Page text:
QR Reader – Testing the future

15 06 2011


I was having a conversation with my District Chair last night and we were talking about QR codes. So I decided to make my own!!

basically if you download a QR reader on to your smart phone and then scan the picture above it will take you to my website (which is still not working properly) – how cool is that!

you can also do other things like the one below


Impressed? – I was!! Now I’m wondering …. In what ways can I use QR Codes in my project. Any ideas?


EXPO CHURCH flier – 14th June 2011

5 06 2011

Click here for an Expo Church flier

hope you can make it!

For now

29 06 2010

I’ve decided to pause on the blogging till after the summer. Partly, because I’ve got a very hectic summer coming up; I’m working in Ghana, taking a wedding in Ireland, speaking at Greenbelt and moving house!!! But also because I have so much going on in my head that I’m struggling to crystallise it in written form (a common problem for a dyslexic!). So I’ve decided to give myself July and August off and return in September.

Have a good summer!

To let each impression and each germ of a feeling come to completion wholly in itself, in the dark, in the inexpressible, the unconscious, beyond the reach of one’s own intelligence, and await with deep humility and patience the birth-hour of a new clarity…. not reckoning and counting, but ripening like the tree which does not force its sap and stands confident in the storms of spring without the fear that after them may come no summer. It does come. But it comes only to the patient, who are there as though eternity lay before them, so unconcernedly still and wide.

From Rilke, Rainer Maria and Herter Norton M.D. (trs) (1954) Letters to a Young Poet

Chasing Francis [Part 6]: Meaning

15 04 2010

This is the last post on Cron (for now!). It’s taken a while but I’m getting there

Cron’s final theme is meaning. I have no better words than the ones he uses

My Uncle Kenny made me read an author named Wendell Berry. Here’s what he says:’The significance – and ultimately the quality – of the work we do is determined bu our understanding of the story in which we are taking part.’ For years I thought of the Bible not as a story but as a black-and-white photograph, something you could use in a court of law to prove that our doctrines and propositions were rational and true. … Now I see the Story more like a painting filled with glory, poetry and even blurry lines…. open to a wide variety of interpretation, depending on who’s looking… and the situation those viewers live in. Seeing the bible this way could lead to things getting messy from time to time – but the Word is living, not static. Our job is to invite people to inhabit our story, to be part of what God’s doing in history. And we don’t need to feel constant pressure to defend it against its critics.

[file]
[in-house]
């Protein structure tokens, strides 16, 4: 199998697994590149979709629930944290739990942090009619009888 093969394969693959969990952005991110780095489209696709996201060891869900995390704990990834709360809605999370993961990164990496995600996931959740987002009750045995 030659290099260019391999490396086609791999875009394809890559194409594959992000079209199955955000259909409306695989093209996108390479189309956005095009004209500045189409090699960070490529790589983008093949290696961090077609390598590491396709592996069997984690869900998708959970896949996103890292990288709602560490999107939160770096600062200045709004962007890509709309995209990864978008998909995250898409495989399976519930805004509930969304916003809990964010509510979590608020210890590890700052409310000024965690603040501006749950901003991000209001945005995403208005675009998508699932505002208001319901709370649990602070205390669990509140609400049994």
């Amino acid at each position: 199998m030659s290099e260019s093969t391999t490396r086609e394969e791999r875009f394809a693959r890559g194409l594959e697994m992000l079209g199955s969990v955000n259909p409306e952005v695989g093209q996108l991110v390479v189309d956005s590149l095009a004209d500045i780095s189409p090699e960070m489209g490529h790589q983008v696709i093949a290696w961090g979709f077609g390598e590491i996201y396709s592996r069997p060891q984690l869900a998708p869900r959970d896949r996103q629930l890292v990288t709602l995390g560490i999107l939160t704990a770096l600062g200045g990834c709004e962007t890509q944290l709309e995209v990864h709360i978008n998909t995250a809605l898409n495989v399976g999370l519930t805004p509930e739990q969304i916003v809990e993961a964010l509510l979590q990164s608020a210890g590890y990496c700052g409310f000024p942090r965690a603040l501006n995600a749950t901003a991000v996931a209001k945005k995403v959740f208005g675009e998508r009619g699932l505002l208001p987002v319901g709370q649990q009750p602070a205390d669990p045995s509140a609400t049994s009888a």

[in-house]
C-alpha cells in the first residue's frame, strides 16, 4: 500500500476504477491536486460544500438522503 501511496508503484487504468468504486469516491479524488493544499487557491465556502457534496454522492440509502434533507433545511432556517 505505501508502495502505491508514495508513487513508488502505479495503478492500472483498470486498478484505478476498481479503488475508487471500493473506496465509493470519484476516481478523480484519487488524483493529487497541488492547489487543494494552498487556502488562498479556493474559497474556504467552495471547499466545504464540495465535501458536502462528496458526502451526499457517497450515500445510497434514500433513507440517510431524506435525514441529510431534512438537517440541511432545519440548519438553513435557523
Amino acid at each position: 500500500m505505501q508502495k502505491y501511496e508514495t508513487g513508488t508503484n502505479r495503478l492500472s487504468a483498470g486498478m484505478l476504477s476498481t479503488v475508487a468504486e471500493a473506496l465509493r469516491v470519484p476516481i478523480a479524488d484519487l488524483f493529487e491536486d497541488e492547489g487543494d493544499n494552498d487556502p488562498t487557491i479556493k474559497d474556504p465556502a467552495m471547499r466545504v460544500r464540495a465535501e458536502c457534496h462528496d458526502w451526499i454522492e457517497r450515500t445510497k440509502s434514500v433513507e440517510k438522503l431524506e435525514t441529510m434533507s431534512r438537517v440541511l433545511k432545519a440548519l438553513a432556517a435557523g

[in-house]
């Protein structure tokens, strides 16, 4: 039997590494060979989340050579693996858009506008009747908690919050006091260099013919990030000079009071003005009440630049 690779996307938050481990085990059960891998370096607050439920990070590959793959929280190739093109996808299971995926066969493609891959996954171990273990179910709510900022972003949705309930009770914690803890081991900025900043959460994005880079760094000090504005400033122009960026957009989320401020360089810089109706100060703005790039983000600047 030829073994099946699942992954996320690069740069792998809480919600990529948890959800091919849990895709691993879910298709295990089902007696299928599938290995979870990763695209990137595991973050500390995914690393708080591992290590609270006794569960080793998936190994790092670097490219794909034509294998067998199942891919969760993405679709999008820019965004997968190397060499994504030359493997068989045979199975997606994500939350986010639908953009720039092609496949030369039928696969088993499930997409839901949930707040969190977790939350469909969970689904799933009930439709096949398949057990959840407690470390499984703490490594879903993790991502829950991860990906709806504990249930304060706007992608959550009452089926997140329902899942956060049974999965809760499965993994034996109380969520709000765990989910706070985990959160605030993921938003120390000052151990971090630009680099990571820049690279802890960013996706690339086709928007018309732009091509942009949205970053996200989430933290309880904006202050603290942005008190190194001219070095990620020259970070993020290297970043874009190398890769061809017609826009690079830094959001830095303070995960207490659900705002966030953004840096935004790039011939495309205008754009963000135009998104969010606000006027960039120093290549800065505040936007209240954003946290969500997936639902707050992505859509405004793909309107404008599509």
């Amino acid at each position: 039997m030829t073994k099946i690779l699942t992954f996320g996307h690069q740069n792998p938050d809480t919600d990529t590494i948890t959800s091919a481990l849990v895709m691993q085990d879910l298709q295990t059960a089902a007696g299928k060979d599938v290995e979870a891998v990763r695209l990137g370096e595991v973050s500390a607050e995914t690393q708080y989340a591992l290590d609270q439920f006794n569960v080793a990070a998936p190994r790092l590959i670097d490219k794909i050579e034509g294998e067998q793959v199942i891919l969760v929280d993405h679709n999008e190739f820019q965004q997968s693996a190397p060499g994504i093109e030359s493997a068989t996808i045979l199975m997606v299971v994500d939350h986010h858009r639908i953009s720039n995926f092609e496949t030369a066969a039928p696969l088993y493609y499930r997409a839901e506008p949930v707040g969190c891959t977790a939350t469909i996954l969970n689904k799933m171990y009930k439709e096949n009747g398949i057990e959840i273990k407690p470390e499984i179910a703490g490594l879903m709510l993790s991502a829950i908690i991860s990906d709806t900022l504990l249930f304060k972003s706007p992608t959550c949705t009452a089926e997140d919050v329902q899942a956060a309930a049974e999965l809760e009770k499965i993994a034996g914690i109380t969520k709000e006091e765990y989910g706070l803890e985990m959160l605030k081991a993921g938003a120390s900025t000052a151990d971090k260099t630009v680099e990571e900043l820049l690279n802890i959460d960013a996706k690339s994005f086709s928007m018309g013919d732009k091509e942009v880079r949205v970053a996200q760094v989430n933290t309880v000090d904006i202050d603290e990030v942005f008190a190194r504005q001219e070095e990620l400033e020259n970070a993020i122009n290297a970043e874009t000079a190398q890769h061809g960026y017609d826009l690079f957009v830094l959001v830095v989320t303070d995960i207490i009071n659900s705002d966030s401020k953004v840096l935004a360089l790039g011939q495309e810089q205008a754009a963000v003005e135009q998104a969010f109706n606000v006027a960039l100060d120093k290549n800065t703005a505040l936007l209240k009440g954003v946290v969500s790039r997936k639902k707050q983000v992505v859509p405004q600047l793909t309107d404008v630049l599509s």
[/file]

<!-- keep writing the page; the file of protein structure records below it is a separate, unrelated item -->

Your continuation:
I know that Cron is concentrating mainly on the biblical story, but I love the sense of narrative; that each of us participates in a story that is bigger than our own. My own experience is that my sense of identity develops when I come to appreciate more fully a larger picture (Karl Marx (if I understand him right) recognised that the proletariat were exploited when they were seen as cogs in a machine rather than given an appreciation of a larger machine. It was this lack of narrative that dehumanised the working class)

I’ve set myself a target  – my job, for 12 months, is to discern and articulate the narrative of Hanley. I will know when my discernment is coming close to reality when it begins to resonate with those from Hanley to whom I articulate it. (this, for those who like such things, is a primary condition within ethnography).

Enough blogging about Cron – it’s time for me to get on living those things I found transformational within it. Anyone up for the journey?

Chasing Francis [Part 5]: Dignity

14 04 2010

Sorry for not blogging for a while. I’ve been away for a week and have only just got back.

Anyway – I continue with Cron’s book Chasing Francis.

When I was in South Africa I learnt two new words. The first was Ubuntu. It’s a difficult word to define in English. It means something like humaness. It’s the art of being able to live on the earth fully human in partnership with creation (as opposed to lording over it).

Another word closely related to Ubuntu is Istunzi. It literally means shadow. However, if you said that a man or woman ‘walked with their Istunzi’ it meant they had dignity. I love that idea. The idea that my shadow , my visible presence, my mark on creation, my Istunzi – is my dignity.

I also love the idea that my dignity is directly related to my humaness. It seems that ancient tribes of Africa understood only too well what it was to be human – an understanding I suspect we forget all too readily in our post modern world.

Dignity is the fourth theme that Cron identifies as a principle for the emerging church. He asks the question ‘how do we give dignity back to others?’ he suggests that the messy business of loving people for who they are rather than for what they might become is a good start. He also makes it clear that this isn’t simply hospitality. This is radical hospitality amongst people who are very different to us.

I was chatting to Anthony, a homeless guy in Hanley, recently. He said to me ‘the one thing I hate the most, the thing that really pisses me off … Is when people don’t even look at you!’ then, almost under his breath, he said, ‘especially when I can’t look at myself’.

My heart bled.

One last thing – Cron reminds us that we also have a responsibilty to give dignity back to creation.

This is one way that I have tried – I have got rid of my car! I gave it up for lent and have decided to try for the whole year (I’ll blog more about it later). I know it’s not much and I know it won’t change the world; but it’s an attempt to become the change I long for the world.